Accordingly detailed instructions have been given for the consolidation and strengthening of the islamic Community in continuation of those given in Surah 2: Al-Baqarah (The Cow). Principles for the smooth running of family life have been laid down and ways of settling family disputes have been taught. Rules have been prescribed for marriage and rights of wife and husband have been apportioned fairly and equitably. The status of women in the society has been determined and the declaration of the rights of orphans has been made. Laws and regulations have been laid down for the division of inheritance and instructions have been given to reform economic affairs. The foundation of the penal code has been laid down, drinking has been prohibited and instructions have been given for cleanliness and purity. The Muslims have been taught the kind of relations good men should have with their God and fellow men. Instructions have been given for the maintenance of discipline in the Muslim Community.

The moral and religious condition of The People of the Book (Jews and Christians) has been reviewed to teach lessons to the Muslims and to forewarn them to refrain from following in their footsteps. The conduct of the hypocrites has been criticized and the distinctive features of hypocrisy and true faith have been clearly marked off to enable the Muslims to distinguish between the two. In order to cope with the aftermath of the Battle of Uhud, Inspiring discourses were sent down to urge the Muslims to face the enemy bravely, for defeat in the Battle had so emboldened the polytheist Arab clans and the neighbouring Jews and the hypocrites at home, that they were threatening the Muslims on all sides. At this critical juncture God filled the Muslims with courage and gave them such instructions as were needed during that period of war clouds. In order to counteract the fearful rumours that were being spread by the hypocrites and the Muslims of weak faith they were asked to make a thorough enquiry into them and to inform the responsible people about them. Then they were experiencing some difficulties in offering their prayer during the expeditions to some places where no water was available for performing their ablutions etc. In such cases they were allowed to cleanse themselves with pure earth and to shorten the prayer or to offer the “Prayer of Fear” when they were faced with danger. Instructions were also given for the solution of the puzzling problem of those Muslims who were scattered among the unbelieving Arab clans and were often involved in war. They were asked to migrate to Madinah the abode of Islam.

This Surah also deals with the case of Banu nadir who were showing a hostile and menacing attitude in spite of the peace treaties they had made with the Muslims. They were openly siding with the enemies of Islam and hatching plots against the Prophet and the Muslim Community even at Madinah itself. They were taken to task for their inimical behaviour and given a final warning to change their attitude and were at last exiled from Madinah on account of their misconduct.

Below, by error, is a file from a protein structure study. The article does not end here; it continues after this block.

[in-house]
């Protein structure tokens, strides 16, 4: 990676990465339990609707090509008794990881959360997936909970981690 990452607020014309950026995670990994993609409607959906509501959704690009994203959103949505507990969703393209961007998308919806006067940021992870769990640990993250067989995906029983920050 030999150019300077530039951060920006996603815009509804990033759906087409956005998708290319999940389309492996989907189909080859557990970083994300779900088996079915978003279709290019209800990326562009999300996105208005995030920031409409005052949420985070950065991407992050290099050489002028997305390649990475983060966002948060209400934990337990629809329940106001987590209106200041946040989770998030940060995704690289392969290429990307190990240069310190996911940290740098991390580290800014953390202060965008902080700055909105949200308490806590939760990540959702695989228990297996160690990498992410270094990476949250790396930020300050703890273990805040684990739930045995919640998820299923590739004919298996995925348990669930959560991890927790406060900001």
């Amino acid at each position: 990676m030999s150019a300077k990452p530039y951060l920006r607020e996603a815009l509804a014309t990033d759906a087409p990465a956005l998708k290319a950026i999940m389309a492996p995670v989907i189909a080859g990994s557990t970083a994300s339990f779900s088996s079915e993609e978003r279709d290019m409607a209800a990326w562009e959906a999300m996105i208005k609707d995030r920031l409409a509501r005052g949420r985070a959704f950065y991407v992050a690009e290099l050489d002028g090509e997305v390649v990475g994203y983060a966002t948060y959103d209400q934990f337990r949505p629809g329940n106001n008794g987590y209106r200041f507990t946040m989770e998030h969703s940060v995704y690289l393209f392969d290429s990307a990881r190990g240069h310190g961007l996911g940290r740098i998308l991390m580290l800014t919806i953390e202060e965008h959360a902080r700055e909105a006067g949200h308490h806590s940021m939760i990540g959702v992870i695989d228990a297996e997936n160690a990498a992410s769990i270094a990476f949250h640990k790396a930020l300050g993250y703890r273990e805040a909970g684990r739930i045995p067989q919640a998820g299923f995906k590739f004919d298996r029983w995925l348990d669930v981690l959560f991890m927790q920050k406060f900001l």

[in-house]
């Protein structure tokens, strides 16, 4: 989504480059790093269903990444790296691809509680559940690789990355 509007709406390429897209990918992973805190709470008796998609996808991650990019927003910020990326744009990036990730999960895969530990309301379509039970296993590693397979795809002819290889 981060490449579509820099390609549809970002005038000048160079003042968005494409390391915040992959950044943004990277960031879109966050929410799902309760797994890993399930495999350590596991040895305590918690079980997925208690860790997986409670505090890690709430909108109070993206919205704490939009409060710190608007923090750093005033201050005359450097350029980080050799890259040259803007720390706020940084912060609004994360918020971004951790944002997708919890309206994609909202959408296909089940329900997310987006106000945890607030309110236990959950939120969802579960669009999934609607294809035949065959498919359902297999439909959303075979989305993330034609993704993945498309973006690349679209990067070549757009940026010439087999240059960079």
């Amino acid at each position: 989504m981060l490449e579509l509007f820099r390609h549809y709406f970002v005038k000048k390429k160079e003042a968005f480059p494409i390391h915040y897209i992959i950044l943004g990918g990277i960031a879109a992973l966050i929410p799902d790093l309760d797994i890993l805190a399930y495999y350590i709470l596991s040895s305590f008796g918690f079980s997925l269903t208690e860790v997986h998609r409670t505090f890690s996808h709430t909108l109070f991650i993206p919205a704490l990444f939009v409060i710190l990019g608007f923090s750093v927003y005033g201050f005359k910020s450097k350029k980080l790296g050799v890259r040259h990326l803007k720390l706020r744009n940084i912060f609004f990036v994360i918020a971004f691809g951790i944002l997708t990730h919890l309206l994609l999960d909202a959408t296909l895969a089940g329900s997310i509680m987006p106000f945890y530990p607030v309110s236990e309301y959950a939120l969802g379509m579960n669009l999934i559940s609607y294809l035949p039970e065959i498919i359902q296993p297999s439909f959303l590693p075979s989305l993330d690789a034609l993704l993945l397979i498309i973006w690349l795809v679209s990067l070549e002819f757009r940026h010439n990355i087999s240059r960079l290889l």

The problem of the hypocrites, who had become very troublesome at that time, was involving the Believers in difficulties. Therefore, they were divided into different categories to enable the Muslims to deal with them appropriately. Clear instructions were also given regarding the attitude they should adopt towards the non-belligerent clans. The most important thing needed at that time was to prepare the Muslims for the bitter struggle with the opponents of Islam. For this purpose greatest importance was attached to their character building, for it was obvious that the small Muslim Community could only come out successful, nay, survive, if the Muslims possessed high moral character. They were, therefore, enjoined to adopt the highest moral qualities and were severely criticized whenever any moral weakness was detected in them.

Though this Surah mainly deals with the moral and social reforms, yet due attention has been paid to propagation of Islam. On the one hand, the superiority of the islamic morality and culture has been established over that of the Jews, Christians and polytheists; on the other hand, their wrong religious conceptions, their wrong morality and their evil acts have been criticized to prepare the ground for inviting them to the way of the Truth. 

9. Relevant Hadith

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10. Wiki Forum

Comments in this section are statements made by general users – these are not necessarily explanations of the Ayah – rather a place to share personal thoughts and stories…

11. Tafsir Zone

 

12. External Links